MINTZBERG ASSIGNMENT ON THE ROLES OF A MANAGER
Henry Mintzberg described managerial work as consisting of 10 roles classified into 3 roles: (a) interpersonal roles including the figurehead, leader, and liaison roles; (b) informational roles including the monitor, disseminator, and spokesman roles; and (c) decisional roles including the entrepreneur, disturbance handler, resource allocator, and negotiator roles. H. Mintzberg(1973) states that “formal authority gives rise to the three interpersonal roles which in turn give rise to the three informational roles; these two sets of roles enable the manager to play the four decisional roles” (p.54) much to imply that the three roles are intertwined and without the practice of one role the other two suffer and may well lead to less than an efficient manager. Whereas I agree with Mintzberg I find that his observation lacked the present day management role where increasingly we are seeing a global change in the work environment where online and therefore e-management is practiced. In a bid to reduce the cost of operation (office space and equipment and all the bills that come with having a physical office, many companies are offering employees the option of working from the comfort of their homes. This “new trend”, in my opinion, almost takes the manager back to working much in the manner in which the management folklore describe the role of the manager as the planner, organizer, coordinator and controller. Looking at each roles individually may explain better my point.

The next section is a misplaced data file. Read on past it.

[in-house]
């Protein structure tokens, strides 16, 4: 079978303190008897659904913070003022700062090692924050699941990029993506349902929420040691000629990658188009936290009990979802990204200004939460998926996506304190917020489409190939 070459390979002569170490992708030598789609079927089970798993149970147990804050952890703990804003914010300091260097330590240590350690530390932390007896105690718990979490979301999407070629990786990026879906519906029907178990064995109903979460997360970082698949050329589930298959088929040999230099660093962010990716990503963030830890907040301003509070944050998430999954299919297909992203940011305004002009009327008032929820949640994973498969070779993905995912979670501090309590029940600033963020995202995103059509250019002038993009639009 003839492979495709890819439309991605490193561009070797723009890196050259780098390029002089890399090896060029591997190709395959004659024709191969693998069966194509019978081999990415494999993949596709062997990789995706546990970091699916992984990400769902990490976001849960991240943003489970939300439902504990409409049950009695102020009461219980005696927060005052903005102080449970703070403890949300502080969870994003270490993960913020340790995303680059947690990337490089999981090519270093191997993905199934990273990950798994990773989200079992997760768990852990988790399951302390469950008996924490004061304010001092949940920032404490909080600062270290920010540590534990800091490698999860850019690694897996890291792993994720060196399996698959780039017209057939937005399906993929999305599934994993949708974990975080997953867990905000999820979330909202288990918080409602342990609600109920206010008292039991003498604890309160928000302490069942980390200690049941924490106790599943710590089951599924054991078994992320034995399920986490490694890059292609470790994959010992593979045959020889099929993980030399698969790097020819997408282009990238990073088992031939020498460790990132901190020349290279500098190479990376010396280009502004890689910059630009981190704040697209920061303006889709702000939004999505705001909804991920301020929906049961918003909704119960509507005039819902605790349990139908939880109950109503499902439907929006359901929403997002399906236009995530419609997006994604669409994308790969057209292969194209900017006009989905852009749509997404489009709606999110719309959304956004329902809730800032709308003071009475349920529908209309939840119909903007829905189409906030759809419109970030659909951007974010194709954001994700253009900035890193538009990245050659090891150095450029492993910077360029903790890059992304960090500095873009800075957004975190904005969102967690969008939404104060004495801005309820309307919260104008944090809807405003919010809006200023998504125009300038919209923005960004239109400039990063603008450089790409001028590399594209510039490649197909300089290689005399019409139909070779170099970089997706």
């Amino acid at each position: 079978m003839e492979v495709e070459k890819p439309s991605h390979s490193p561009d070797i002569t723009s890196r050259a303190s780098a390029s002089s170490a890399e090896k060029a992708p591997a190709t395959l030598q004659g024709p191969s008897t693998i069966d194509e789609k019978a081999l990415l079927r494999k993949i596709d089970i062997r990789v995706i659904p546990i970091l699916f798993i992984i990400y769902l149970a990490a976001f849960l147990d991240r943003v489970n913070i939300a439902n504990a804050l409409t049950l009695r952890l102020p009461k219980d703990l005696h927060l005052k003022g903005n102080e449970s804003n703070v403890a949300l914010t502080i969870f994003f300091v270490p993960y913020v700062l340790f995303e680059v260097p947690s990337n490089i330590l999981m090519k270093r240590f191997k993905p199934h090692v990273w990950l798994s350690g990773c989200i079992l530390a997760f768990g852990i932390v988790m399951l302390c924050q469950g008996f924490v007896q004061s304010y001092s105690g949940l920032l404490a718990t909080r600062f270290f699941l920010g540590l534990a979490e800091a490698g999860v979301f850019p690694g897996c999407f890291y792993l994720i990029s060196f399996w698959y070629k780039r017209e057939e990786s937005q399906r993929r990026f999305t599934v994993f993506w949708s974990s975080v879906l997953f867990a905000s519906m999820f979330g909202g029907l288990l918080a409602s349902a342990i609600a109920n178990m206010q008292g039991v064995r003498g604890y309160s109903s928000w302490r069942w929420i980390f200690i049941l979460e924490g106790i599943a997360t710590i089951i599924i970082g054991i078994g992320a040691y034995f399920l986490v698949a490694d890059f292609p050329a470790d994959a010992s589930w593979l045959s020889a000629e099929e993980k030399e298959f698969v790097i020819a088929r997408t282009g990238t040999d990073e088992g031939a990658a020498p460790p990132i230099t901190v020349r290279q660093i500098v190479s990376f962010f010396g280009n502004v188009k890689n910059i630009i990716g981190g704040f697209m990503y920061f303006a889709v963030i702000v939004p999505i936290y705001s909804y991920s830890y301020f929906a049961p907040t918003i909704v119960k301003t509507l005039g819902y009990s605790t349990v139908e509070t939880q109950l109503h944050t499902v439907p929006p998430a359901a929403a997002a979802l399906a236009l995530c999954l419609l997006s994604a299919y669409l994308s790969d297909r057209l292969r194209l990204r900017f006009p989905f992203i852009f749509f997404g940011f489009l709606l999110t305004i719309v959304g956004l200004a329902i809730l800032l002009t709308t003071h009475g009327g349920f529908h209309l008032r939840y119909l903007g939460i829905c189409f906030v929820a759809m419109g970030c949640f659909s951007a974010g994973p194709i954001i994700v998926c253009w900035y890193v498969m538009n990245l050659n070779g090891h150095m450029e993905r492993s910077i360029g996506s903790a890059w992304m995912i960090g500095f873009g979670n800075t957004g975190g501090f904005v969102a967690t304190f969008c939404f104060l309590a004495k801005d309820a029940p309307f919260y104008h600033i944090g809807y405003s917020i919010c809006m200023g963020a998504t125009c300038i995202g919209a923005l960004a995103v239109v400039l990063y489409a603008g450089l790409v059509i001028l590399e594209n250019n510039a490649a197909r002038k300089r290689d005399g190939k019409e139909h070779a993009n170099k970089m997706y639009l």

1. The interpersonal role: Mintzberg on p54-55 of the Harvard business review July-August 1975 explains this role of a manager to involve figurehead, leader and liaison. In order to play this role the manager finds him/herself in the folklore grey zone of planning, organizing, coordinating and controlling the different arms of the unit h/she manages; In a big organization that may well be by delegating other nominated...
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